Within each storyline of a drum corps show is a subtle statement—a play on performance that allows audiences to generate personal connections and invigorating responses to every production.
The Crossmen execute that statement with their 2019 production, “Valkyrie.” The show offers a modern-day approach to the relationship between Valkyries and Vikings, bringing characters to life through dynamic energy, crowd-engagement and raw power from the football field.
Through this production, the Valkyrie character drives the show, bringing authoritative narratives to the audience, and carrying motifs of empowerment and ferocity.
Molly Favret, Crossmen color guard manager and designer, emphasized the excitement felt throughout the corps from the show’s inception.
“We take all of these ideas from the Norse mythology and put them together into this abstract Valkyrie story concept,” Favret said. “It’s perfect for the characters that we have. They love what they’re doing. They enjoy being powerful.”
And within the character development of the production, Favret has allowed the story to tell itself through the personal interpretation of each corps member.
“I tell the color guard that the Valkyrie character is not angry or growling,” she said. “You have a power. You have something that these Vikings don’t have control over. What does that feel like to you?”
The perception of the character has both allowed performers to feel the power of the Valkyrie personally, and to present the concept in a way that easily captivates each audience.
“It makes me feel undeniable,” said Haley Grubbs, a five-year Crossmen color guard veteran. “Like nobody can touch me.”
Playing to the Valkyrie theme is the implementation of an all-female guard in 2019 — a first in 25 years for the organization. The guard members emulate the Valkyrie character, while the brass and percussion performers are featured as Vikings.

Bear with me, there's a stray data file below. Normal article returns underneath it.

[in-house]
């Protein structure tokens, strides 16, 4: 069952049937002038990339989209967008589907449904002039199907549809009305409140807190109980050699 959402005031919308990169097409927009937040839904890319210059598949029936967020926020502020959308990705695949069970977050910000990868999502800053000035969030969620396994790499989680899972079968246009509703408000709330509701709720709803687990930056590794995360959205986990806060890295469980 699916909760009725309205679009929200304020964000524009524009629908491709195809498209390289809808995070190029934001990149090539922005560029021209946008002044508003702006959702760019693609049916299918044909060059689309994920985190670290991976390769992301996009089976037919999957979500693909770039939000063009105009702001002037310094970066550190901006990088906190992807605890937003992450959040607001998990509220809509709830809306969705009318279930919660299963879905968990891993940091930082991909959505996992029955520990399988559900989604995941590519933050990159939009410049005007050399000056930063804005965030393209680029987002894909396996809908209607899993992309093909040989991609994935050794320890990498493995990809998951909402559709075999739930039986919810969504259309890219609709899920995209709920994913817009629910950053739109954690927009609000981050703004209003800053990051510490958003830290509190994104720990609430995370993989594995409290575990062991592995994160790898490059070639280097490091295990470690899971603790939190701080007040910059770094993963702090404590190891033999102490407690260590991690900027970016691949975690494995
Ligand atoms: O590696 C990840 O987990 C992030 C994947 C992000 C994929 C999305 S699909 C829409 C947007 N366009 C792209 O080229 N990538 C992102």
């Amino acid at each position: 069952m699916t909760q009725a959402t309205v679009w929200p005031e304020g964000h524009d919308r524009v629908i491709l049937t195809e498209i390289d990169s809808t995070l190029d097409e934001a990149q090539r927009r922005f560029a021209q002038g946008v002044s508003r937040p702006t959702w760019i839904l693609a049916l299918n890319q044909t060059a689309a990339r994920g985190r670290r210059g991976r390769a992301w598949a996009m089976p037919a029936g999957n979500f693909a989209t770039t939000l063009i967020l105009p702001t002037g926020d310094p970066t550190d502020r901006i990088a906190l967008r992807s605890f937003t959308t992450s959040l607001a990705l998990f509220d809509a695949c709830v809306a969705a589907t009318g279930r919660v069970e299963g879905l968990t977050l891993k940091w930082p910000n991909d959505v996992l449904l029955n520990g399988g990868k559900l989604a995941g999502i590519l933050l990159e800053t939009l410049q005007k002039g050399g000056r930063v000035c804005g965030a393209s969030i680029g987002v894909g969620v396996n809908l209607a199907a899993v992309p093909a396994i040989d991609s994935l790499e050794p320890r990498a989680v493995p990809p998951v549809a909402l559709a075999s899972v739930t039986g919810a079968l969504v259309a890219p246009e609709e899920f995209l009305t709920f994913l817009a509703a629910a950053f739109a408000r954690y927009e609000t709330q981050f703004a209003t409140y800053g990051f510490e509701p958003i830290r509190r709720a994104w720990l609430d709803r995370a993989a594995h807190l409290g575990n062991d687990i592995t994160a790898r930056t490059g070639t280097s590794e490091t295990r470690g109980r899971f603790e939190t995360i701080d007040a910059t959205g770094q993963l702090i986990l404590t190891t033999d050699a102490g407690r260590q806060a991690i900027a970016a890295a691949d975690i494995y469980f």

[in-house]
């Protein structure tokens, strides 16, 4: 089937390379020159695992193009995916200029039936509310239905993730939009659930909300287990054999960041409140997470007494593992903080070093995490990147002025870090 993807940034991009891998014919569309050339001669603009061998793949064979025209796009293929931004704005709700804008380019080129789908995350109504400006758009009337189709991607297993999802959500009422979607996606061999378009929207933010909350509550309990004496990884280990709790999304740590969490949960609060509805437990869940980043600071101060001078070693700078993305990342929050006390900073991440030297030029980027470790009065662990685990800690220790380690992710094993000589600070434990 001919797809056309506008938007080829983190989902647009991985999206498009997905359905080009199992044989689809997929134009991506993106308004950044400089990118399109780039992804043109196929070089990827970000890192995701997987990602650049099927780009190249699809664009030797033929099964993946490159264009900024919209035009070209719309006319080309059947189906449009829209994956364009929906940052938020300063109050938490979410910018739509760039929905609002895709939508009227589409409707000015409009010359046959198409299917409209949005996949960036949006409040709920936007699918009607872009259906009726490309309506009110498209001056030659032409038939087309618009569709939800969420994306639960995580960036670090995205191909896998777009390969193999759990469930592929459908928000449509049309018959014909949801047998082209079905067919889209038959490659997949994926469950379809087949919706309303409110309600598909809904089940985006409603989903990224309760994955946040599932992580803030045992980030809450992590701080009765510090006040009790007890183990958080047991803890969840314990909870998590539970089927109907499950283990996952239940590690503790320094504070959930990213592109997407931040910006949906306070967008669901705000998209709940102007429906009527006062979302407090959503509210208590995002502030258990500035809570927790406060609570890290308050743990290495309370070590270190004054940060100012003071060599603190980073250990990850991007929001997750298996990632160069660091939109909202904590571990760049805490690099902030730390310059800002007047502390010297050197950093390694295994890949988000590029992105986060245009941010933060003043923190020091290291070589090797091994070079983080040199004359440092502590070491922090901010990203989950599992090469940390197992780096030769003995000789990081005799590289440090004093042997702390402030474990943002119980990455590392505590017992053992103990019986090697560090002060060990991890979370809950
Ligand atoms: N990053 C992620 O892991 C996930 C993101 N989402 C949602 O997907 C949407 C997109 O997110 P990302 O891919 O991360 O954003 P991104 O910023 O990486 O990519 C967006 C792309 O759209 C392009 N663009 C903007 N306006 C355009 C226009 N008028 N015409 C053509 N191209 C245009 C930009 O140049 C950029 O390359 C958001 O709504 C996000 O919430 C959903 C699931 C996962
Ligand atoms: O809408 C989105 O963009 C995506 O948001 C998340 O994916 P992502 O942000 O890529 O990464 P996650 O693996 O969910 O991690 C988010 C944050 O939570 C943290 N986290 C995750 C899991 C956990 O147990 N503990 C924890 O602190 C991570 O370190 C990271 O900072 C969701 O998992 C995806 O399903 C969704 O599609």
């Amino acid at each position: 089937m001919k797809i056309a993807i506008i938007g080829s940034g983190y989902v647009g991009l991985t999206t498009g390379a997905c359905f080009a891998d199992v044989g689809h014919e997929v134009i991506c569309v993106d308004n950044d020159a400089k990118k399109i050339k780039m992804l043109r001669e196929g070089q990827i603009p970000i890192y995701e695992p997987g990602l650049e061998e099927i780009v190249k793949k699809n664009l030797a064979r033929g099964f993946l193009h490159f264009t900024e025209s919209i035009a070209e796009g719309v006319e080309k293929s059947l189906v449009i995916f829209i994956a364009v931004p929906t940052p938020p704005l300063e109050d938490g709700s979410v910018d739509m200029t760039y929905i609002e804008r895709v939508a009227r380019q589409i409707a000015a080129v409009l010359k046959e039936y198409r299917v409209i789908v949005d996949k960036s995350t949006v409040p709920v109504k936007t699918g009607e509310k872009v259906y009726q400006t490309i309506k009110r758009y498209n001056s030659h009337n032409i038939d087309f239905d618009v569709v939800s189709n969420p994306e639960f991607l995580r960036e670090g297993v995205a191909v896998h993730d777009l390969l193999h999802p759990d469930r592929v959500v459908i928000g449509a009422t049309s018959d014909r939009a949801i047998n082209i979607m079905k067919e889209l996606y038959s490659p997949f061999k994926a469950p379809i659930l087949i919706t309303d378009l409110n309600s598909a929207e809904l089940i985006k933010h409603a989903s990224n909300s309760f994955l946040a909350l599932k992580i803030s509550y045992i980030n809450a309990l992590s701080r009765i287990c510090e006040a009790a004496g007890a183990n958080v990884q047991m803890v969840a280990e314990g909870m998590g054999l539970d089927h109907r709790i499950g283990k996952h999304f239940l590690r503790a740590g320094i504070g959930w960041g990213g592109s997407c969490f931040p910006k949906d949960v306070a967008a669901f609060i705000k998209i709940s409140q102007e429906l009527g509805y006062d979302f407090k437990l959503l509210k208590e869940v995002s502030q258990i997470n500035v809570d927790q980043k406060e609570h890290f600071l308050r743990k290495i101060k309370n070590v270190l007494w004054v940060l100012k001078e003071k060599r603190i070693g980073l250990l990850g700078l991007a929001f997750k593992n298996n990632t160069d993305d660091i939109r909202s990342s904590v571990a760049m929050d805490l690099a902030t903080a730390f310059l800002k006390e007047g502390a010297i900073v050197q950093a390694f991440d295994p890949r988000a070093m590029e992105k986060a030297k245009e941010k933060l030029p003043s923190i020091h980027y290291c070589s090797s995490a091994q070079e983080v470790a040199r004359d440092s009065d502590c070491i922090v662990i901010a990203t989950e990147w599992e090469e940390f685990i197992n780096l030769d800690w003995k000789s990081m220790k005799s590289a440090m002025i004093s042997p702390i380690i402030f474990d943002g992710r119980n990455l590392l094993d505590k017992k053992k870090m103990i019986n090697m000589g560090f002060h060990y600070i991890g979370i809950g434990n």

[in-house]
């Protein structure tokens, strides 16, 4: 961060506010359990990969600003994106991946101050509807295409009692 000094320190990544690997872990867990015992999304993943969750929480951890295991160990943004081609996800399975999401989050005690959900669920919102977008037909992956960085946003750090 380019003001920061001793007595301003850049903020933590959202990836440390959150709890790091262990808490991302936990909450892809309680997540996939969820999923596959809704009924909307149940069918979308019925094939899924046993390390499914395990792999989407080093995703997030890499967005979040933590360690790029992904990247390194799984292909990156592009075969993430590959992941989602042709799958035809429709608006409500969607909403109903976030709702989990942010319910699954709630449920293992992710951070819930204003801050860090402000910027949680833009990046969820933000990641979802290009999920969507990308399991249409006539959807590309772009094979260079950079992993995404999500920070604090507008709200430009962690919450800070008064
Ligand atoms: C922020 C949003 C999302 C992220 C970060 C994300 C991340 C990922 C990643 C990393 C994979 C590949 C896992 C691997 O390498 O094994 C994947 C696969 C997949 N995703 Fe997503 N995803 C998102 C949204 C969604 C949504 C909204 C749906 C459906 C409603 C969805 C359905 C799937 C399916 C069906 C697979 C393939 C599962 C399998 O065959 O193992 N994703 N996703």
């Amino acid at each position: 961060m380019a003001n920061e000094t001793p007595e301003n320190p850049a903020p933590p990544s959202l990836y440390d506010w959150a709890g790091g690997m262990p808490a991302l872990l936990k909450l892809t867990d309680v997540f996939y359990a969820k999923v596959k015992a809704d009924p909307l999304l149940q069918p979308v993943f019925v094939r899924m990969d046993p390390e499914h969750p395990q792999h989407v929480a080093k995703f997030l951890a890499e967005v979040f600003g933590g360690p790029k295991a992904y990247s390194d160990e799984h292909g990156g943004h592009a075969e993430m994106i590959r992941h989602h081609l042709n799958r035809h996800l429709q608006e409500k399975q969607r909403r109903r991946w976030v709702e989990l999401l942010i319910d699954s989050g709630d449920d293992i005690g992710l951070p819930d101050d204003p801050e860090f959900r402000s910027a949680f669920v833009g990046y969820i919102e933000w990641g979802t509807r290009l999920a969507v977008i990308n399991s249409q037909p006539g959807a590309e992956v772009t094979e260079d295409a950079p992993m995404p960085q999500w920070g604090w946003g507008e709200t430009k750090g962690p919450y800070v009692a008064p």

“We have such a strong female outcome at our auditions every single year, and so this year we went for it,” Favret said. “We said, ‘It fits the character. It fits the show. Let’s just do it.’”
And within the dynamic of the all-female guard, the performers carry an intensity and commitment to the character that takes the show to a new level.
“There’s something magical about the feeling of an all-female guard,” said Lydia Marshall, head drum major of the Crossmen. “When it clicks in DCI, it is one of the most empowering and inspiring things that you can see. It is absolutely incredible to share the field with those ladies and be in the show with them.”
Marshall has also taken on a unique role within the show concept. She leads the corps onto the field as one of the Valkyrie characters, blowing a horn to signal their entrance. Her own execution adds intensity and personality, encouraging crowd engagement from the beginning of the show.
“It’s something that’s unique,” she said. “When I do it, I don’t necessarily feel feminine. I feel very strong, powerful, like I own the place.”
And her ability to characterize her role has not only developed her performance skills, but broadened Marshall’s leadership abilities.
“She embodies exactly what we needed the Valkyrie character to embody,” Favret said. “Lydia was ready to take on that role no matter what it took and I think that shows.”
Marshall’s own characterization also speaks to a growing movement of female empowerment and representation in the drum corps activity. And her journey with the Valkyrie has displayed a new brand of confidence and showmanship.
“Growing into the role has been something that I’ve had to develop as I go,” Marshall said. “At first, it was very uncomfortable for me. But just coming out and making eye contact with someone in the audience — Yes. This is my corps. This is our house. We’re gonna throw down here tonight, — It's a really cool experience.”
“Valkyrie” also presents an opportunity for the corps to add momentum to a strong theme of female empowerment.
“In this day and age, there’s a lot of attention to women in leadership roles or even just in an activity as physical and demanding as this,” Marshall said. “To call attention to the fact that we’re strong, we can do this, and this is something that is celebrated and not just existing in our activity — I think that’s something that is going to bring a good light to the activity.”
Participation, in this case, is simply showcasing women in these positions. The celebration of stories like “Valkyrie” is a clear representation of a positive direction, and the corps’ visibility is a platform for showmanship to continue the normalization of women in tenacious roles.
“I think showing not only that we can fill those rolls, but that we can go outside of those rolls, control the energy of the show, and bring a whole new aspect to it that a male just couldn’t bring is both empowering to us as performers and to the future of DCI,” Marshall said.
“If we can continue that energy, then the future of this activity is in good hands.”